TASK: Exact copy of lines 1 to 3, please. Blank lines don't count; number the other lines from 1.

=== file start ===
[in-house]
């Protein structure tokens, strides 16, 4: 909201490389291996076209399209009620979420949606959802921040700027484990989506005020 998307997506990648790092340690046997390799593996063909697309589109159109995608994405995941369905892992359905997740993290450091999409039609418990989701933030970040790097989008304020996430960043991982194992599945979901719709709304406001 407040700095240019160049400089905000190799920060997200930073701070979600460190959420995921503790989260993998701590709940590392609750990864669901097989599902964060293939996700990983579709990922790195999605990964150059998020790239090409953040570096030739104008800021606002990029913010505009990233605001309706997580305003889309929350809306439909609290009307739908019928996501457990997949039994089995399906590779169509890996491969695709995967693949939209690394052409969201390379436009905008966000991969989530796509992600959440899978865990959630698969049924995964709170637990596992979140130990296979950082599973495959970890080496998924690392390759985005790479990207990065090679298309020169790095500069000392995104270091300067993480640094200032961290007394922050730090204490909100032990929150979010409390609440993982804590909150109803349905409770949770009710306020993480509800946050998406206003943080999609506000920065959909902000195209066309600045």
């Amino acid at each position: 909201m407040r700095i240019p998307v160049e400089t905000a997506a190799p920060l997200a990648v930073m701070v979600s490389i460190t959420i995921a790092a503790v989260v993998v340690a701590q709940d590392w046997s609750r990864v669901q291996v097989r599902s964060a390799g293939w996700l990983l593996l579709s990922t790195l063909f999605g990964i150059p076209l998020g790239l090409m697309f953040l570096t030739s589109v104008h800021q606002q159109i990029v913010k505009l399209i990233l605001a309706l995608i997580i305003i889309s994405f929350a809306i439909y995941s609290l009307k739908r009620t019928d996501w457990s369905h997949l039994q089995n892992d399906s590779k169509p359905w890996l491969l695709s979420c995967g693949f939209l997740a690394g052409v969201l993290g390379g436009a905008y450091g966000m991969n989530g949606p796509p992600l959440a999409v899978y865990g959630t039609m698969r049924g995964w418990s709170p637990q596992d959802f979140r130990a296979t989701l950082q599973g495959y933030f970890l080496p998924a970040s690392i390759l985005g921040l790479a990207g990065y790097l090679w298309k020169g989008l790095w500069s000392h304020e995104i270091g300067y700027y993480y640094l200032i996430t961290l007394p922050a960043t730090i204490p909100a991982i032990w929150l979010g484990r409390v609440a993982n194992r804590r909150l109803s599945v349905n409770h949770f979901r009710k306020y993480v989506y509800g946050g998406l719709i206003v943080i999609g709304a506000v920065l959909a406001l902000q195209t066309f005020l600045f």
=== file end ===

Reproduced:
[in-house]
């Protein structure tokens, strides 16, 4: 909201490389291996076209399209009620979420949606959802921040700027484990989506005020 998307997506990648790092340690046997390799593996063909697309589109159109995608994405995941369905892992359905997740993290450091999409039609418990989701933030970040790097989008304020996430960043991982194992599945979901719709709304406001 407040700095240019160049400089905000190799920060997200930073701070979600460190959420995921503790989260993998701590709940590392609750990864669901097989599902964060293939996700990983579709990922790195999605990964150059998020790239090409953040570096030739104008800021606002990029913010505009990233605001309706997580305003889309929350809306439909609290009307739908019928996501457990997949039994089995399906590779169509890996491969695709995967693949939209690394052409969201390379436009905008966000991969989530796509992600959440899978865990959630698969049924995964709170637990596992979140130990296979950082599973495959970890080496998924690392390759985005790479990207990065090679298309020169790095500069000392995104270091300067993480640094200032961290007394922050730090204490909100032990929150979010409390609440993982804590909150109803349905409770949770009710306020993480509800946050998406206003943080999609506000920065959909902000195209066309600045």
């Amino acid at each position: 909201m407040r700095i240019p998307v160049e400089t905000a997506a190799p920060l997200a990648v930073m701070v979600s490389i460190t959420i995921a790092a503790v989260v993998v340690a701590q709940d590392w046997s609750r990864v669901q291996v097989r599902s964060a390799g293939w996700l990983l593996l579709s990922t790195l063909f999605g990964i150059p076209l998020g790239l090409m697309f953040l570096t030739s589109v104008h800021q606002q159109i990029v913010k505009l399209i990233l605001a309706l995608i997580i305003i889309s994405f929350a809306i439909y995941s609290l009307k739908r009620t019928d996501w457990s369905h997949l039994q089995n892992d399906s590779k169509p359905w890996l491969l695709s979420c995967g693949f939209l997740a690394g052409v969201l993290g390379g436009a905008y450091g966000m991969n989530g949606p796509p992600l959440a999409v899978y865990g959630t039609m698969r049924g995964w418990s709170p637990q596992d959802f979140r130990a296979t989701l950082q599973g495959y933030f970890l080496p998924a970040s690392i390759l985005g921040l790479a990207g990065y790097l090679w298309k020169g989008l790095w500069s000392h304020e995104i270091g300067y700027y993480y640094l200032i996430t961290l007394p922050a960043t730090i204490p909100a991982i032990w929150l979010g484990r409390v609440a993982n194992r804590r909150l109803s599945v349905n409770h949770f979901r009710k306020y993480v989506y509800g946050g998406l719709i206003v943080i999609g709304a506000v920065l959909a406001l902000q195209t066309f005020l600045f």